I've just started informatics university and I'm attending a programming course about C(++). The programming professor prefers to connect every topic with a type of programming design that is similar to Design by Contract. Basically, what he asks us to do is to write every exercise with comments that denote the pre-condition, post-condition, and invariants that should prove the correctness of each program we write.
But this doesn't make any sense to me. Maybe writing down your thoughts prevent you from making some mistakes, but if this is all an abstract thing, then if your program intuition is wrong, you'll write your program wrong, and then you'll also write pre and post conditions wrong. In the end, you'll be convinced that a wrong program might actually be correct.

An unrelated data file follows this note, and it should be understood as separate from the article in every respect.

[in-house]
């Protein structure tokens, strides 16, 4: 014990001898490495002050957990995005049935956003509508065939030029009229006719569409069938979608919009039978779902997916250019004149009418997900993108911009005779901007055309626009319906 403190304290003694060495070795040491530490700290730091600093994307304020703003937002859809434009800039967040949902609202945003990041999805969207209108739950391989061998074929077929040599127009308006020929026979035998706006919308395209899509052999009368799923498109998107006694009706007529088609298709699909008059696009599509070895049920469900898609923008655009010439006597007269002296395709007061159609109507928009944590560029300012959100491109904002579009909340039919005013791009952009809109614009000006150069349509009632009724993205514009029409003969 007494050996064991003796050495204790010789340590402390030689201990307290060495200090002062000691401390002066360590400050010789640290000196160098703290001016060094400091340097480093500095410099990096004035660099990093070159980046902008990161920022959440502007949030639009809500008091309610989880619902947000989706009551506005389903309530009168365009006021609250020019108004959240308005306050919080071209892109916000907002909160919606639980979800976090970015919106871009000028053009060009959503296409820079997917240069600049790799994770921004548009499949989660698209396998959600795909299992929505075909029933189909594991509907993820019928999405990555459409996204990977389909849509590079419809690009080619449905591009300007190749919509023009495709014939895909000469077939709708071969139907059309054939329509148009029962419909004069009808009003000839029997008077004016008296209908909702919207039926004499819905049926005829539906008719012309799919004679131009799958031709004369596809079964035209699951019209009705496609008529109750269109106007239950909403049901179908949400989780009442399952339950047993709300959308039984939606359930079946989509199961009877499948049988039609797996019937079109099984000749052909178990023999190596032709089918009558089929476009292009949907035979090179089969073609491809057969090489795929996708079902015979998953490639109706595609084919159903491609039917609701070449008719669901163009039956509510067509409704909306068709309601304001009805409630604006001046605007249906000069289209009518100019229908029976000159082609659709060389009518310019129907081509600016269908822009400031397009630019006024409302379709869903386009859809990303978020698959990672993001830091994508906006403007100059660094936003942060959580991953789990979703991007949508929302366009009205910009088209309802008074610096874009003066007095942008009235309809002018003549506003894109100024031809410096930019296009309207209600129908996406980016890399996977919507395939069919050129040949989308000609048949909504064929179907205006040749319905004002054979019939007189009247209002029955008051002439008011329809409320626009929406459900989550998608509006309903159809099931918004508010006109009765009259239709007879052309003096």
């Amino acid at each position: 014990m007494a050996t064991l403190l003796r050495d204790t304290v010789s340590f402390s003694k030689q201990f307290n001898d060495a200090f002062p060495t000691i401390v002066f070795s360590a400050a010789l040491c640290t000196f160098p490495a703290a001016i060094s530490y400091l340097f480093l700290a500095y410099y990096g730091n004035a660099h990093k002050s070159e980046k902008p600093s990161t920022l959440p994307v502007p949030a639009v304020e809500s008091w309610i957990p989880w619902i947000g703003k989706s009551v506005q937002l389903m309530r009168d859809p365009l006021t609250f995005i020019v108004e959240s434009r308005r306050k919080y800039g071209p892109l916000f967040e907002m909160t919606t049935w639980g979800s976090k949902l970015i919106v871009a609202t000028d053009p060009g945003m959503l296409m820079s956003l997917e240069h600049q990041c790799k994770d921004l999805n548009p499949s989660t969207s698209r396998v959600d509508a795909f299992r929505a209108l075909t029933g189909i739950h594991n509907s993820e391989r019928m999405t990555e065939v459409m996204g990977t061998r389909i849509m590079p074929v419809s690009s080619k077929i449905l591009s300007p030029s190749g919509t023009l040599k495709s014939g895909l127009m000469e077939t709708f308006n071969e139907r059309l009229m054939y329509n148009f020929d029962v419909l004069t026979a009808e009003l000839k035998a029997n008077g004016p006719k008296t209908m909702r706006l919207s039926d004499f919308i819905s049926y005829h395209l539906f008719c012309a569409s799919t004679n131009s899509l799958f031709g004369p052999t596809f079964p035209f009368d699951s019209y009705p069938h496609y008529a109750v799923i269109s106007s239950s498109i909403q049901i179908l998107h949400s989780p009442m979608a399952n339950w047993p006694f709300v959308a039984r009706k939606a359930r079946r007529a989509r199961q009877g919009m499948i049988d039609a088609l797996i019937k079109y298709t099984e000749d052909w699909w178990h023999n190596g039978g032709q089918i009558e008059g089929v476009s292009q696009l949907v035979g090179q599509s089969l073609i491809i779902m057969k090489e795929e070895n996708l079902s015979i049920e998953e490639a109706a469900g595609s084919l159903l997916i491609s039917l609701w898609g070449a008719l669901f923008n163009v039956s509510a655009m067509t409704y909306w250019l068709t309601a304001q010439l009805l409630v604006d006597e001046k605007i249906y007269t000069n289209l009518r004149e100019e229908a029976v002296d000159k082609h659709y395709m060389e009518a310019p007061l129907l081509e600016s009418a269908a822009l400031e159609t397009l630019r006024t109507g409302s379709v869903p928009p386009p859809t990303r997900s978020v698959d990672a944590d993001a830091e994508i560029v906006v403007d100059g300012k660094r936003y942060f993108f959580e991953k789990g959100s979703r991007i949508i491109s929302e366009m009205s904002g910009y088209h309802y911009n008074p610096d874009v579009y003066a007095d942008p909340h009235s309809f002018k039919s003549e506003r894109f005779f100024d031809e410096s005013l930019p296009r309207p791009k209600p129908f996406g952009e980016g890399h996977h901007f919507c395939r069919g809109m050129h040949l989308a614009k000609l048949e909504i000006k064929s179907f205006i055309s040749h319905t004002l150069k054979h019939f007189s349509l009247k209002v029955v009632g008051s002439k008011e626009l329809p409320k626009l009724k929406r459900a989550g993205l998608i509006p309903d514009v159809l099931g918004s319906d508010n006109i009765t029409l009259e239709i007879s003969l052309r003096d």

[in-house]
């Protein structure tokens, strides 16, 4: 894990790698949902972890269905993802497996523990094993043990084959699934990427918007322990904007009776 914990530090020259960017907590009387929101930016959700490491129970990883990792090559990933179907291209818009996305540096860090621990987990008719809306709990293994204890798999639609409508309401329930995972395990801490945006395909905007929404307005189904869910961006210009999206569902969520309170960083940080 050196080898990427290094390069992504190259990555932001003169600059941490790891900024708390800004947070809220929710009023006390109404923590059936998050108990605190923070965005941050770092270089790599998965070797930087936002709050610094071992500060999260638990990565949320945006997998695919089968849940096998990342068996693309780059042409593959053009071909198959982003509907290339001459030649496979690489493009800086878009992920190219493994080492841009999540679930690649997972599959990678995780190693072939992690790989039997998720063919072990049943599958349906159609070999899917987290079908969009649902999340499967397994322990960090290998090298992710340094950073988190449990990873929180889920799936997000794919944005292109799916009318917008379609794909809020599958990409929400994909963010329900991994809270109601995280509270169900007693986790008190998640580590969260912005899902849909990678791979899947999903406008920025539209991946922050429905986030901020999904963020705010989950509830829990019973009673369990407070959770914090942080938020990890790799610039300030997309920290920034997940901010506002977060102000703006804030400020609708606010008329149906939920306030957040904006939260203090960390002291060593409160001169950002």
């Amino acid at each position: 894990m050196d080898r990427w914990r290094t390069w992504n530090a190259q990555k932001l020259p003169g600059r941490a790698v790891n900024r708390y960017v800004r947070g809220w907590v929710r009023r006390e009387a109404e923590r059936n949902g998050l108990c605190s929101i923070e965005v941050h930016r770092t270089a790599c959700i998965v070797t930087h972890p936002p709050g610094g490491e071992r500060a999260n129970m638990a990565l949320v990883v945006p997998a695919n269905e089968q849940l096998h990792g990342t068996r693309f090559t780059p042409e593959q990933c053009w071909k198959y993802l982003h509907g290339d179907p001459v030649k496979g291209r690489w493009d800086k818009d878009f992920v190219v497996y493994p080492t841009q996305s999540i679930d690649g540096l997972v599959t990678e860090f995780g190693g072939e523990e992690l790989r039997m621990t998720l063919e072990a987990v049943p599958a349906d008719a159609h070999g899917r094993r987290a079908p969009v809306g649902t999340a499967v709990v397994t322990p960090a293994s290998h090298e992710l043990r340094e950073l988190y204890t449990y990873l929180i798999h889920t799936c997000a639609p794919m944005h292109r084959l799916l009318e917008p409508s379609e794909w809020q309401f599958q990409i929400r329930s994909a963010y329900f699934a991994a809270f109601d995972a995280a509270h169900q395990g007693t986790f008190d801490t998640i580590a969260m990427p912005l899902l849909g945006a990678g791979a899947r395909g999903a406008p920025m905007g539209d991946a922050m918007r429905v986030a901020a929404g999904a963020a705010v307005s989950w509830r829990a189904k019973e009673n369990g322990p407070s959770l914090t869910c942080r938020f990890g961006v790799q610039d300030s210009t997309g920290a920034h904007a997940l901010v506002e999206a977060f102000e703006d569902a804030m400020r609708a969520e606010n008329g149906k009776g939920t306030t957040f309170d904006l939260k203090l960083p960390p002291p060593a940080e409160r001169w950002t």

I had some programming experience before this course and I found myself comfortably with just writing a program and unit testing it. It takes less time to accomplish and is less "abstract" than just thinking about what every single piece of your program should do in every case (which is kinda like mentally testing it).
Finally, determining the pre and post conditions takes me about 80% of the total time of the exercises. It's harder to think about putting down this pre and post correct than to write the program itself.
Am I right in thinking that working with pre-conditions, post-conditions, and invariants aren't worth anything? Should I convince myself that this method is right?